[PT] This course surveys ancient Greek and Roman political thought. Although the ancient world was remarkably different from our own, many of the concepts and ideas that dominate our thinking about politics today have been influenced by our inheritance of these classic traditions. Such ideals as democratic citizenship, the rule of law, public and private spheres, and civil liberties find their first articulation in these ancient polities. Indeed, many of the questions and problems that plagued politics in those ancient worlds--What is justice? What are the obligations of democratic citizens? What is the best form of government?--are still vibrant today. Through close textual readings and contextual analysis we will engage in a systematic comparison of our assumptions about politics with those expressed in these ancient worlds. And, in so doing, we will attempt to further our understanding of political problems requisite to our contemporary political practices.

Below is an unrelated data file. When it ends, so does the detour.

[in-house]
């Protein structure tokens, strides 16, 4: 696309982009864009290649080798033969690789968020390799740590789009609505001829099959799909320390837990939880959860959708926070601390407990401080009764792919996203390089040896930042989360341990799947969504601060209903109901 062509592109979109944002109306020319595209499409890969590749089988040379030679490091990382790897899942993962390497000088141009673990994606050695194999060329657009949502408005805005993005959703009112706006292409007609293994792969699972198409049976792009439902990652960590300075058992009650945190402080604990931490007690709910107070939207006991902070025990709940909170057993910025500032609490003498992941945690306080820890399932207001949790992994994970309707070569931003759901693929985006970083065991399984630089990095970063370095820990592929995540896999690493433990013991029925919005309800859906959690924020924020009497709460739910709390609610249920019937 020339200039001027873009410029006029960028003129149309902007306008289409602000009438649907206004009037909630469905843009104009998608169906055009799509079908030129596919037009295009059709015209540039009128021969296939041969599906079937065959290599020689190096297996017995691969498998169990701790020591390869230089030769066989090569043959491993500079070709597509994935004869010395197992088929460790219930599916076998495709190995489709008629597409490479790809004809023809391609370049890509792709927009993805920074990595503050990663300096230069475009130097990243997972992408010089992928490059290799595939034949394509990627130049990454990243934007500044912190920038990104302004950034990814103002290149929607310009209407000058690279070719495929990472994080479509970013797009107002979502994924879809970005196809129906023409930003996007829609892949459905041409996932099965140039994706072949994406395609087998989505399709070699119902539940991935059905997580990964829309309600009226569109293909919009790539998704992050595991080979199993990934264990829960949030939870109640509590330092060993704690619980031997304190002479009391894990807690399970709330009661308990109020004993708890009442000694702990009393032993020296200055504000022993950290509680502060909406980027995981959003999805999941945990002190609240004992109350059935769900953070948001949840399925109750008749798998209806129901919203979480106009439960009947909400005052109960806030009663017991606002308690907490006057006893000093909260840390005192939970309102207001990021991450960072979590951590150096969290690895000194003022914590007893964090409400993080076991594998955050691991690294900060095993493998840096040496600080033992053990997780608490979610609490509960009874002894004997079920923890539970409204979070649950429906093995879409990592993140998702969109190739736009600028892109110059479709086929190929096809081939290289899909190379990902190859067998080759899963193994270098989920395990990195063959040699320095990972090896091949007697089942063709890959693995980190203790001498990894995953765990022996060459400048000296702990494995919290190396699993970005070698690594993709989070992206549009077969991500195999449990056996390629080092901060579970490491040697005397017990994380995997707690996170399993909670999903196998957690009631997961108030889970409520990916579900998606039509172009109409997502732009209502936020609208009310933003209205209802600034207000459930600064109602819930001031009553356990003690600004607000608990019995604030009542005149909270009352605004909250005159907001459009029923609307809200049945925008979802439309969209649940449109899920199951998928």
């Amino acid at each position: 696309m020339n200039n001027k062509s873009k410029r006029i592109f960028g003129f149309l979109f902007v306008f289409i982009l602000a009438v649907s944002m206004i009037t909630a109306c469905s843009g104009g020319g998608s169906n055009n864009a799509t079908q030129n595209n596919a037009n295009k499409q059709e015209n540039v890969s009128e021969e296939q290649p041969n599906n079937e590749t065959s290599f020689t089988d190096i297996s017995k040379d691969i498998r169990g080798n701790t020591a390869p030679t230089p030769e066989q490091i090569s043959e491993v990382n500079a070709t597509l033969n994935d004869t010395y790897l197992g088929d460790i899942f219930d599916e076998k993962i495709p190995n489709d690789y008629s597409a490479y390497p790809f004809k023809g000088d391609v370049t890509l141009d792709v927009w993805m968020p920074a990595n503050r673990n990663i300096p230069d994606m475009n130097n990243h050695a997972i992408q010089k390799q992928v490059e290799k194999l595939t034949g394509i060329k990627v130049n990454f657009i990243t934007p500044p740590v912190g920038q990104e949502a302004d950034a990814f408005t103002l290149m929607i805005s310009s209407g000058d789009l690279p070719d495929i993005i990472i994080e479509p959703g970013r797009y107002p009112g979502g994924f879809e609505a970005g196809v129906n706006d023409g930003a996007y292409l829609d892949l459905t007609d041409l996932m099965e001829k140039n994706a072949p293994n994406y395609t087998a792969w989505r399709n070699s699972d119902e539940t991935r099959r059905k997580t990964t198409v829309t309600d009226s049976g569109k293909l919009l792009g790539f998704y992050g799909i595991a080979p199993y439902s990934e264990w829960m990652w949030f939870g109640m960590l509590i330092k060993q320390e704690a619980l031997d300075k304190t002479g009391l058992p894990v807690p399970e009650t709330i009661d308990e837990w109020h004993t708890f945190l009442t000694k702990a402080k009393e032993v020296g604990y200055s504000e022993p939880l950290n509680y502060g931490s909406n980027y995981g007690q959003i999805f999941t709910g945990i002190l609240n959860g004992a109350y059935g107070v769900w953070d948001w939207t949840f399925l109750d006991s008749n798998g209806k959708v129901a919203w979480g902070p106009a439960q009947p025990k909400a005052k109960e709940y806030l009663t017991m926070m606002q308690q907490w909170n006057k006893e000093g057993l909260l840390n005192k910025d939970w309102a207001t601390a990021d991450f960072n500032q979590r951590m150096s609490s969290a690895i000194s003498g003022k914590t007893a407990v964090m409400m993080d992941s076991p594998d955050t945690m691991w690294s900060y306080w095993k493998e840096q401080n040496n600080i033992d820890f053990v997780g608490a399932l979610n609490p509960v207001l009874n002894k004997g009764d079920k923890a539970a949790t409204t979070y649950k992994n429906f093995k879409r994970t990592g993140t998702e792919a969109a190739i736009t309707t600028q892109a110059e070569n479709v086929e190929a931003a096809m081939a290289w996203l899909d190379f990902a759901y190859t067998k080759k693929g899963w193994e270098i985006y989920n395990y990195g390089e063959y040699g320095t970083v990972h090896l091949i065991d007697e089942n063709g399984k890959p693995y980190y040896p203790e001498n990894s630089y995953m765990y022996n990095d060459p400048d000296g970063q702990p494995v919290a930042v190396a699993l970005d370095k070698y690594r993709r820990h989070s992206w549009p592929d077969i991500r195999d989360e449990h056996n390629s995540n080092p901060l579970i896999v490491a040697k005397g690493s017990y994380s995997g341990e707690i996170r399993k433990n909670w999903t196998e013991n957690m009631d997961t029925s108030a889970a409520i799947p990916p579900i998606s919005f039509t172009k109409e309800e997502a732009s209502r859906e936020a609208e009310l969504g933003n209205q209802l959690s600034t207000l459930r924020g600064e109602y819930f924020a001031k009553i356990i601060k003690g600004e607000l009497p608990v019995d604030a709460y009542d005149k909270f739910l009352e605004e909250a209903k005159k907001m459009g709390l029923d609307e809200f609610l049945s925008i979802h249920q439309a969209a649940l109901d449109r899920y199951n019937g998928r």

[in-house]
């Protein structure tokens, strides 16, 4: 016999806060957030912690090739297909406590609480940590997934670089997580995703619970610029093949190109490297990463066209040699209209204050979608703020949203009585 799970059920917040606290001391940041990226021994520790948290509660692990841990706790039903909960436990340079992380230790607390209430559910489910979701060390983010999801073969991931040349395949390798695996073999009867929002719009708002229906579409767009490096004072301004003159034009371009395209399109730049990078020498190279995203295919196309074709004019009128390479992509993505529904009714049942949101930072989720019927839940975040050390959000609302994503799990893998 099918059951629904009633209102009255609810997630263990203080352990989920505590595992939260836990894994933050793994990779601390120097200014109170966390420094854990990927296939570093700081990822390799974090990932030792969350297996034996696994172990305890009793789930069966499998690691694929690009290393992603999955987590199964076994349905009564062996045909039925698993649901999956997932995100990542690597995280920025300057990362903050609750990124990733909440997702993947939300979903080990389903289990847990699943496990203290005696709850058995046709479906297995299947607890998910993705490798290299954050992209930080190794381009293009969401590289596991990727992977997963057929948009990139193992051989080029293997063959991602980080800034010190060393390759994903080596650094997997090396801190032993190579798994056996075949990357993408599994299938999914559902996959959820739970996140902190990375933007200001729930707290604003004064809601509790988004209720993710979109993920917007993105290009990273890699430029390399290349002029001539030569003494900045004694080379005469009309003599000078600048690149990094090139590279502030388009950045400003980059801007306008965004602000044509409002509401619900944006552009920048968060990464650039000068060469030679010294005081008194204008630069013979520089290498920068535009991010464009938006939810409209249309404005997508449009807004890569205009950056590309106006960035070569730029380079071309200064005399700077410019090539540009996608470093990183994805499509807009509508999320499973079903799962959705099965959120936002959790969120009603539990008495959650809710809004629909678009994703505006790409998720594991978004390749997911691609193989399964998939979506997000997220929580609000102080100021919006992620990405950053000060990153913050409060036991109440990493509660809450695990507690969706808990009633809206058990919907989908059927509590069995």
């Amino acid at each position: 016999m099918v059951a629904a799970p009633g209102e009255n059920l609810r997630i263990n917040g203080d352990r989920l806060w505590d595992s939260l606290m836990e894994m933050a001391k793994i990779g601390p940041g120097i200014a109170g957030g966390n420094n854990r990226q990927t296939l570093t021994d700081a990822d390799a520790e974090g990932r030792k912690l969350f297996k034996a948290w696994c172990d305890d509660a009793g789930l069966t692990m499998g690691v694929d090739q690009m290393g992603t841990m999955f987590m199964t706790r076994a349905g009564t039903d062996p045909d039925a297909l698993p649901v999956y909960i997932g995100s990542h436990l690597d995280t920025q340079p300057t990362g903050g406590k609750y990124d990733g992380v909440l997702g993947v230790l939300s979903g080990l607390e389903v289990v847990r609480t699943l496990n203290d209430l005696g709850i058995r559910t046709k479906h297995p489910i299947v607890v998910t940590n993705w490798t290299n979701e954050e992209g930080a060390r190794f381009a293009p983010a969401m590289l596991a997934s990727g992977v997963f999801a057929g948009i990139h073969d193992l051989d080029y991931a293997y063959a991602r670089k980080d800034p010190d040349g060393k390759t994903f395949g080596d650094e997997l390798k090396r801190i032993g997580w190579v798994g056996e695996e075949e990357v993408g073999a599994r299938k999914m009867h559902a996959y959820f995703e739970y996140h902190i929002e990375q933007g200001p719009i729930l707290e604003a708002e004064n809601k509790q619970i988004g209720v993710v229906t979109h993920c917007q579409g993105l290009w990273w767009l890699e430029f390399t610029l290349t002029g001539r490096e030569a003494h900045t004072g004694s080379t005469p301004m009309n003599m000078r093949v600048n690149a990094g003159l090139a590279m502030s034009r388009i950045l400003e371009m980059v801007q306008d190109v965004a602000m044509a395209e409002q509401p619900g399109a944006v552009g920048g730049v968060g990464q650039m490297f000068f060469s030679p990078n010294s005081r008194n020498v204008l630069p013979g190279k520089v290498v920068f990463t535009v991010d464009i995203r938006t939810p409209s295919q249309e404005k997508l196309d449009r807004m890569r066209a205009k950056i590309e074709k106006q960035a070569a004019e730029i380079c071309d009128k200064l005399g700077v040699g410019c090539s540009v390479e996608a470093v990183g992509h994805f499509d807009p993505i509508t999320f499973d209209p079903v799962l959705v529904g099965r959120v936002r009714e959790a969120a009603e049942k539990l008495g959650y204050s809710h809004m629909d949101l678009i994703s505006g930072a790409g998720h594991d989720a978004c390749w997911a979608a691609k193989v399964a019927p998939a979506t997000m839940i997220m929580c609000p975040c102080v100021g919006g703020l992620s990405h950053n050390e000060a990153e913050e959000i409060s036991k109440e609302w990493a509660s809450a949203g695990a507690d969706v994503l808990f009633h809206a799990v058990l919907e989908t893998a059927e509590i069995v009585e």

Limited to 15 students. Fall semester. Professor Poe.